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(Rptg yesterday's Di 51)

Written by: Staff

New Delhi, Apr 6 (UNI) The Central Information Commission (CIC) has sought the opinion of the Chief Justice of India on how a citizen can access information from the apex court under the Right to Information Act (RTI) without upsetting judicial decorum.

In a ruling this week, the CIC asked the Supreme Court registrar to seek the opinion of the Chief Justice on how to help a citizen who was not satisfied with a response he got from the Apex Court registry when he used the RTI Act to know the status of a petition he had filed before the Chief Justice.

''Since the information is on the file in the Court of the Hon'ble the Chief Justice of India, the Registrar will seek the orders of Hon'ble the Chief Justice as to the manner in which the information can be accessed in keeping with the decorum vital to the administration of justice in the highest Court in the land, and the appellant suitably advised, under intimation to the Commission within 15 working days from the date of issue of this decision,'' the CIC said in its April 3 ruling.

The ruling by Chief Information Commissioner Wajahat Habibullah and Information Commissioner Padma Balasubramaniam followed representations it received from the Apex Court registry and the petitioner, Delhi resident Subhash Chandra Agarwal.

Mr Agarwal had approached the CIC when the court registry informed him that his petition -- relating to action on his complaint against a High Court judge -- had been kept in the relevant High Court file.

While he prayed that this information was ''meaningless and evasive'' and demanded ''actionable information'', the counsel for the court registrar said the case was transferred to the High Court -- a separate public authority under the provisions of the RTI Act.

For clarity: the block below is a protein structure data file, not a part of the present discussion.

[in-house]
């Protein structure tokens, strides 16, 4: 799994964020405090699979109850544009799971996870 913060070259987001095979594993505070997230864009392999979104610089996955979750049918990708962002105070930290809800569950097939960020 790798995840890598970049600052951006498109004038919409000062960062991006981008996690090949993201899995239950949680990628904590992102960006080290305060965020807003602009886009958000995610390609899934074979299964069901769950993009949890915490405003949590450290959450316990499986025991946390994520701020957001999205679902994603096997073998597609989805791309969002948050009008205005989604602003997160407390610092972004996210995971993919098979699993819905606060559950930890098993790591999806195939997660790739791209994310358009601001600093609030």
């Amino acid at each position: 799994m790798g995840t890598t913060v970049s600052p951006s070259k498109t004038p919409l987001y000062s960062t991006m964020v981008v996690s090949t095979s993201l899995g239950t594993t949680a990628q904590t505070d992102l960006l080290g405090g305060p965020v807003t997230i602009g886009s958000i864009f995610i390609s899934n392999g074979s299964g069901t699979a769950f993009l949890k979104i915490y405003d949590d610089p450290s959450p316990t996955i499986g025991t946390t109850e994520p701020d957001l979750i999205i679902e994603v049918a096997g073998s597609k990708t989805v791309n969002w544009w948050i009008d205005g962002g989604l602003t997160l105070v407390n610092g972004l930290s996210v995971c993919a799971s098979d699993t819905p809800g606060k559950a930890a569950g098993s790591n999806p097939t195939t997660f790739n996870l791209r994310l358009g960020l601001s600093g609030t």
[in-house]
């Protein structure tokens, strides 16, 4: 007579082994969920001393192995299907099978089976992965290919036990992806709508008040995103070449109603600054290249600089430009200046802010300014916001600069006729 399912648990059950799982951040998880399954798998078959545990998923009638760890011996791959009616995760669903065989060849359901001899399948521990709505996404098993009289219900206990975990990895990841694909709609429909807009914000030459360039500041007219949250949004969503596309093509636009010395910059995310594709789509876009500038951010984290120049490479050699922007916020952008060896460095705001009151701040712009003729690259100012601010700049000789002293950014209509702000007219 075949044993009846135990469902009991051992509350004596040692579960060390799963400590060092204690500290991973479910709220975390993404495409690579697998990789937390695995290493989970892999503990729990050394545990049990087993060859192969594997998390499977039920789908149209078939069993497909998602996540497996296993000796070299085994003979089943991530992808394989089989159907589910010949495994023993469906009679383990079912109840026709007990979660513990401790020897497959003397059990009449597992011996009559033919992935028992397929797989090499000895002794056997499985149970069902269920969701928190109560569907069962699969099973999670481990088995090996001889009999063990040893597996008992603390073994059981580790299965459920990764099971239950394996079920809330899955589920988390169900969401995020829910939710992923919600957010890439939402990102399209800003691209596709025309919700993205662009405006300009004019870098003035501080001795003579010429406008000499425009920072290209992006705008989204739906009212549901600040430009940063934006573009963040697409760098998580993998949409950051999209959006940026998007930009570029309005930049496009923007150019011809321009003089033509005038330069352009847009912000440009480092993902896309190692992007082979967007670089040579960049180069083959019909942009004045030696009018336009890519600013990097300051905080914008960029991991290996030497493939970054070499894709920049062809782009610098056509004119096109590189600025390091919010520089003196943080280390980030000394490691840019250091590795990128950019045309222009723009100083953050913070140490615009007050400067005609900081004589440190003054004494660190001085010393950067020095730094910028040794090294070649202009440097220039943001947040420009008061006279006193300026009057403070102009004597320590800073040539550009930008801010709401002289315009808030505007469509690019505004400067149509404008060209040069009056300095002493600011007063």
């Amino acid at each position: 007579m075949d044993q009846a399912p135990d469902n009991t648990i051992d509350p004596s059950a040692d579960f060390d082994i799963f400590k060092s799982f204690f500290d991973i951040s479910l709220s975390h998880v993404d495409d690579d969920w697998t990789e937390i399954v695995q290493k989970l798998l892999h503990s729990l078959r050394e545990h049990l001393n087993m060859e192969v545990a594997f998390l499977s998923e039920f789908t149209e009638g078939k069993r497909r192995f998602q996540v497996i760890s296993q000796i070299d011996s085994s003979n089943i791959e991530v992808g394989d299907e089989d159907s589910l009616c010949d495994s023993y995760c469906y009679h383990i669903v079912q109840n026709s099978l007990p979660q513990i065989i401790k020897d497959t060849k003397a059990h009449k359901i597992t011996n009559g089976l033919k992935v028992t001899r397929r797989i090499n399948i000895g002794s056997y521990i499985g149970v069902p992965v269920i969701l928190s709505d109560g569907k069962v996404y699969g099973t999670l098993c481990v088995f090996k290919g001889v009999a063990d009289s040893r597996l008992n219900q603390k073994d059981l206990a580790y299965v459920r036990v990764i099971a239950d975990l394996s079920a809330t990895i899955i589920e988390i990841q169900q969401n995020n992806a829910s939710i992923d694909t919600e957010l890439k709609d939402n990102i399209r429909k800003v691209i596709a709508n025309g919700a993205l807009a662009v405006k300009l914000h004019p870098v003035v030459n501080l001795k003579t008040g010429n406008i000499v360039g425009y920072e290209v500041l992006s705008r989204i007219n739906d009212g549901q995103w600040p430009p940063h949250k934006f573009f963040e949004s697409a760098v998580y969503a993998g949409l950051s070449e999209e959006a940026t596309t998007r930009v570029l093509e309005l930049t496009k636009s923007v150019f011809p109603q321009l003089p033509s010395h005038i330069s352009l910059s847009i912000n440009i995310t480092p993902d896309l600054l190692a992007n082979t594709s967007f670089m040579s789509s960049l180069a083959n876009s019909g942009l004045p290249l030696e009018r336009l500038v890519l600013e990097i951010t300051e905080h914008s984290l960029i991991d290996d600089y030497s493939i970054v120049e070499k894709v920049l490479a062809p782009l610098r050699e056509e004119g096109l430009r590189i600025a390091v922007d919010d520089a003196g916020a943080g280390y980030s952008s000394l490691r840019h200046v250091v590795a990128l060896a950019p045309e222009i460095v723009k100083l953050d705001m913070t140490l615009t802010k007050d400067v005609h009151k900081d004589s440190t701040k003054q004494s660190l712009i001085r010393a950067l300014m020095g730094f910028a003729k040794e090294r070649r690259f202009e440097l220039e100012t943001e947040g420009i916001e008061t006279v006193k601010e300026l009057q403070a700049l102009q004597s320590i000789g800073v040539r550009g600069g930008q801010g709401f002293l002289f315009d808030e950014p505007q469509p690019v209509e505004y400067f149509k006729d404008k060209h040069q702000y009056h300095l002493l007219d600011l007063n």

In its ruling on February 7, the CIC said though the information that the court gave the appellant met ''in narrow terms the requirement of Section 6(3) of the RTI Act, relating to information held by 'another public authority', it did not mention when and under what reference the application was transferred to the High Court''.

This made it difficult for the appellant to find ways to seek further information, the CIC noted, asking the Central Public Information Officer (CPIO) of the Supreme Court to inform Mr Agarwal of the reference and date of the orders transferring the application to the High Court.

However, on February 23, the CPIO informed the CIC that a correct position had not been conveyed to the Commission by the counsel for the court.

The CPIO said Mr Agarwal's application was not transferred to the High Court, but was placed before the then Chief Justice, and directed to be ''kept on record in the relevant High Court file, i.e. the file pertaining to the concerned High Court, maintained in the Secretariat of the Chief Justice of India''.


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